The experts at Symple Lending discuss how rising interest rates are make paying down credit cards more difficult
Cash-strapped consumers who have been relying on plastic to make their purchases are now paying the price. When the second quarter of 2023 ended, the Federal Reserve Bank of New York revealed the cold hard facts about the state of U.S. consumers’ credit card balances. According to their report, revolving credit spiked $45 billion between the first and second quarters, catapulting total credit card debt north of $1 trillion. Credit card debt among average credit cardholders is $6,568 up from $5,963 in Q2 2022.
After the Federal Reserve’s annual meeting in Jackson Hole, WY in late August, Fed Chair Jerome Powell said the inflation battle is still ongoing. Thus, he couldn’t rule out additional rate hikes later in 2023. For anyone keeping count, the Fed has raised rates by 5.25 percentage points since March 2022. That’s 10 consecutive hikes. These increases have a direct correlation to credit cards, as most issuers charge variable rates on average daily balances. As interest rates continue to creep higher, cardholders will see their monthly interest charges rise also.
Delinquencies on the rise
The personal loan experts at Symple Lending continuously track the markets, analyzing large chunks of data. Additionally, they monitor the financial shape of cardholders who are feeling the intense pressure of carrying a staggering amount of credit card debt. They have found that a growing number of borrowers are struggling to stay current with their payments. Many households have made valiant efforts to be responsible borrowers and repay their loans promptly. However, paying down bloated credit card balances is increasingly difficult, especially in the era of ever-climbing interest rates. A study conducted by Wells Fargo noted that credit card late payments are at an all-time-high. Falling behind on payments creates a new set of problems for borrowers because lending institutions tack on late fees.
How borrowers can put a cap on interest charges
For decades, the specialists at Symple Lending have been advising consumers about the advantages of a personal loan; it’s an effective strategy for paying off debt because the interest rate remains static. Juggling multiple cards with high annual percentage rates (APRs), various payment amounts, and different due dates can be exhausting — and expensive. How expensive? A study by NerdWallet reports that American households can expect to pay an average of $1,380 in interest alone in 2023; the amount in 2022 was $1,029. Expect that amount to soar even higher if the Fed raises interest rates again.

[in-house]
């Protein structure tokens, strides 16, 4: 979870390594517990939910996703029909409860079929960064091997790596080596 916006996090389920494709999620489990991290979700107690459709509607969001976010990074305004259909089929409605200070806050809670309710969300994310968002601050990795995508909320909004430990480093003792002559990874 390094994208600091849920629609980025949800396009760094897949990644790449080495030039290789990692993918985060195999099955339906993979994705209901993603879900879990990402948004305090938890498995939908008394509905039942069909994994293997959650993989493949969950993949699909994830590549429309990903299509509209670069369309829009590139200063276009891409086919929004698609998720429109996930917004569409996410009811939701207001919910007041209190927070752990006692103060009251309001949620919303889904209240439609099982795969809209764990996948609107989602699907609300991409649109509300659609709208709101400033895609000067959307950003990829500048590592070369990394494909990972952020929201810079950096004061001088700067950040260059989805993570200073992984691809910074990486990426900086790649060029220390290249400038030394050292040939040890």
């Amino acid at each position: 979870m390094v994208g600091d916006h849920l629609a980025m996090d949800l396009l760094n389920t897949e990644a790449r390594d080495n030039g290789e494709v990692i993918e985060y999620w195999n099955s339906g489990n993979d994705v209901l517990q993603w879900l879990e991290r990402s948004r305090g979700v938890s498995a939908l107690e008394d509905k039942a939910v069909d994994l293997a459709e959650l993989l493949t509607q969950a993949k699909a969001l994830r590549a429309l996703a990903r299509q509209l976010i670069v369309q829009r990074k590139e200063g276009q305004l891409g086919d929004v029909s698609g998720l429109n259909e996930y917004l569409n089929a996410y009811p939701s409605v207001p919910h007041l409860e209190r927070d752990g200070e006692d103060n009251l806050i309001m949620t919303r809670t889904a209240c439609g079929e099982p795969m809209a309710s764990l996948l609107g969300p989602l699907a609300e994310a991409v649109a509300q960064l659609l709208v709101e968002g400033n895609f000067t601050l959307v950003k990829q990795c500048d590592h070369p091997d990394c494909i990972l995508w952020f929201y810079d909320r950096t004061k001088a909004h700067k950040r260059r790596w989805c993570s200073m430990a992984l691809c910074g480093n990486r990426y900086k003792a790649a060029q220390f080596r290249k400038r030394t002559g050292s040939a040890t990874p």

Personal loan companies, like Symple Lending, help families put the brakes on interest accumulation. Additionally, loan specialists provide guidance on how to construct a practical budget. Personal loan experts offer borrowers one of several repayment plans that will best suit their budget. This option is extremely appealing to many cardholders, as interest rates on personal loans are typically lower than retailers.
Once credit card balances are consolidated into one personal loan — at a fixed interest rate — borrowers will have better visibility into debt and learn how to manage it. Interest rates on personal loans vary and are dependent upon a borrower’s credit, loan amount and income.
Concealing financial problems is counterproductive
The recent runaway inflation and surge in interest rates have compounded financial woes for millions of Americans. To make ends meet, many have resorted to buying on credit. In their experience, Symple Lending has discovered that consumers who over-extended themselves by their dependence on credit cards are often reluctant due to social stigma to discuss their financial situation with anyone — especially a stranger. Their professionals do more than help clients — in a nonjudgmental atmosphere — to reduce interest rates; they advise them on how to chart a path toward a brighter financial future.
Student loan payments to resume
Credit cards may be used more frequently when student loan payments resume in October 2023. After mortgages, student loan debt ranks second in the amount owed by Americans; the current debt is now approaching $1.8 trillion. Borrowers who enjoyed the three-year reprieve may be in for a rude awakening.
Symple Lending experts have a reminder: According to the U.S. Treasury, students may not make federal student loan payments with a credit card. Similarly, most private loan lenders will not accept them either.
Beginning a journey to financial freedom
Many who have been so consumed with getting out of debt may not have given much thought to building a savings account. Speaking with a seasoned personal loan advisor will provide you with helpful tips on how to establish a pattern of both short and long-term savings.
Remember, debt can be a necessity at times, as large purchases and emergency situations can force you to rely on it. The type of debt, your plan for the debt and how quickly the interest compounds should be a focus when using credit in a responsible way.
Getting into debt was easy; living debt-free will take work — but it is possible! Symple Lending reminds us that if you take proactive steps like creating a budget, building a safety net and avoiding debt in the future, you will begin the process of a less stressful, more manageable financial future.
Originally published at https://finchannel.com/ on September 6, 2023